In Chokecherry, Lyd Havens gathers their griefs: the sudden death of their uncle when they were a child, losing both of their grandparents in the span of a year, estrangement from a parent, and unrequited love, among others. What follows is a bouquet of visceral, unflinching poems that simultaneously lament and rejoice. Through memory and all its unreliability, the landscapes of their genealogy, and allusions to grief in history and art, Havens explores the toll mental illness and addiction have taken on their family, while still giving thanks for the love that has helped them not only survive, but live. Chokecherry is equal parts mourning and celebration, loss and growth, rage and tenderness.
“Chokecherry is an impeccable collection of poetry. Lyd's writing is a vulnerable baring of the soul, and this work in particular is an urgent reckoning with family, history, and the body. At once deeply personal, and also universal, this collection deserves your attention right this second.”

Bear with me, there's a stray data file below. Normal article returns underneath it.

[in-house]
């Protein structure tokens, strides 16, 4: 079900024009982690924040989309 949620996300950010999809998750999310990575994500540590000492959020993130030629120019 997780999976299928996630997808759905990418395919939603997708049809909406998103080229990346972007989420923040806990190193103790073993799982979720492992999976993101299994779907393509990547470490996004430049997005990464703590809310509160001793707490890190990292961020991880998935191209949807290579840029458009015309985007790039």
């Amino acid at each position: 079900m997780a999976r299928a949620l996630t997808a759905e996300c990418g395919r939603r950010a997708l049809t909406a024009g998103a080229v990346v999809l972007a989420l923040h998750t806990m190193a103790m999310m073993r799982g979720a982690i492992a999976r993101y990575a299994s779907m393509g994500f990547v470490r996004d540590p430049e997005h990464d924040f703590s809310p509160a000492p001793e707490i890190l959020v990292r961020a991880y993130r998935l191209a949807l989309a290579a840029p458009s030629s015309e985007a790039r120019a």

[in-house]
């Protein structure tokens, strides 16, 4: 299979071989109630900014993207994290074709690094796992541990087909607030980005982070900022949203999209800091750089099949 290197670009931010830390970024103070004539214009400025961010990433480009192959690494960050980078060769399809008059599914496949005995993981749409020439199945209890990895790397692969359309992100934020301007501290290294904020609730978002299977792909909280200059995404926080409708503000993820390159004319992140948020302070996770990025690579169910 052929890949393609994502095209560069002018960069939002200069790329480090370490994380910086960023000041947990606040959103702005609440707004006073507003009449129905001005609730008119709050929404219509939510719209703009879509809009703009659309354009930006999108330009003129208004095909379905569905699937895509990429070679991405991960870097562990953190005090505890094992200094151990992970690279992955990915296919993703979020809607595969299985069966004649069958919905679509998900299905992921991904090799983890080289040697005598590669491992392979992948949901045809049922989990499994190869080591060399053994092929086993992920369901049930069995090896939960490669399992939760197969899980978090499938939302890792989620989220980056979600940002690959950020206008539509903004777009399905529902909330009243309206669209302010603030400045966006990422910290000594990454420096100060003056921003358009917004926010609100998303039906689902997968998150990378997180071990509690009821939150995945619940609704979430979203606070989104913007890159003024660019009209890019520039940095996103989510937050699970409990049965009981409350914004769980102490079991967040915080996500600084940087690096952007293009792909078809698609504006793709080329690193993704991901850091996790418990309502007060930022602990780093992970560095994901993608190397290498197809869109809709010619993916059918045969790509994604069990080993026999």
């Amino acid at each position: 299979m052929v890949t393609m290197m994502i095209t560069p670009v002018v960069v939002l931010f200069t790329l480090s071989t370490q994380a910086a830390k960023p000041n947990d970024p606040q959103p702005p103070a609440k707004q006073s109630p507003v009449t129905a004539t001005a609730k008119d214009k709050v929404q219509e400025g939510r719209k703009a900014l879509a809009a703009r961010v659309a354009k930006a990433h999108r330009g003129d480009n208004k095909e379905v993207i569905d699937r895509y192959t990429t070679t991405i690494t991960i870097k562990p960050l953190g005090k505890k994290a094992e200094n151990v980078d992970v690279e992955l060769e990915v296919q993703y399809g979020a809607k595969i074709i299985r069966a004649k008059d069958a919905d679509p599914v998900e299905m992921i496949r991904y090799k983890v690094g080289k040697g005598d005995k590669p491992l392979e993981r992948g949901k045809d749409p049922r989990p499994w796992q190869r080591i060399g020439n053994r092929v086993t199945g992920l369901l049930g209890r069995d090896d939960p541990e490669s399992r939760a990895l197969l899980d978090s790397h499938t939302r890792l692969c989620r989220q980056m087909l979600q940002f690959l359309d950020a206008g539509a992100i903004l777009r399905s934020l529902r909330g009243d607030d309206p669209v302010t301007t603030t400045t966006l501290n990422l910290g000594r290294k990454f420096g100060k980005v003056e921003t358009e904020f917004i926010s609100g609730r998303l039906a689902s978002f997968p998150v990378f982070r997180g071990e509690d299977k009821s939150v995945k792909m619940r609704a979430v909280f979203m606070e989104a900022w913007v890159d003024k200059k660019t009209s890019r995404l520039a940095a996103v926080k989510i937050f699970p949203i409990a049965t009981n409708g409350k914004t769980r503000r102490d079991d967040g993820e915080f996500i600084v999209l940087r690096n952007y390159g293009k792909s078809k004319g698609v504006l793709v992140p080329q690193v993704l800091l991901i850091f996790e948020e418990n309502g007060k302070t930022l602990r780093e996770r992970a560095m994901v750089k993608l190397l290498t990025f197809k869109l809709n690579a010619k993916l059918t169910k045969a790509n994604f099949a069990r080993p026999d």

-Mary Lambert, author of Shame is an Ocean I Swim Across
“In Lyd Havens's stunning new chapbook, they write, The truth becomes sharper every time it's said aloud. And so to do Haven's poems, which peel open like a fist. This is the work of tireless questioning of family and inheritance. Lines that dance with their teeth bared. These are poems of longing and nostalgia. Poems of fear and desire. Poems that find their way to you by pushing deeper into themselves, asking what do we do with memory and its flimsy weight.”
-Dave Harris, author of Patricide
“In Chokecherry, what you see is the smoke and mirrors of dazzling figurative language and what you get is a vehicle hurtling towards healing. The turns of phrase become mechanisms for turning the past on its head, and reckoning with what moving forward can look like.”
-Sara Mae, author of Priestess of Tankinis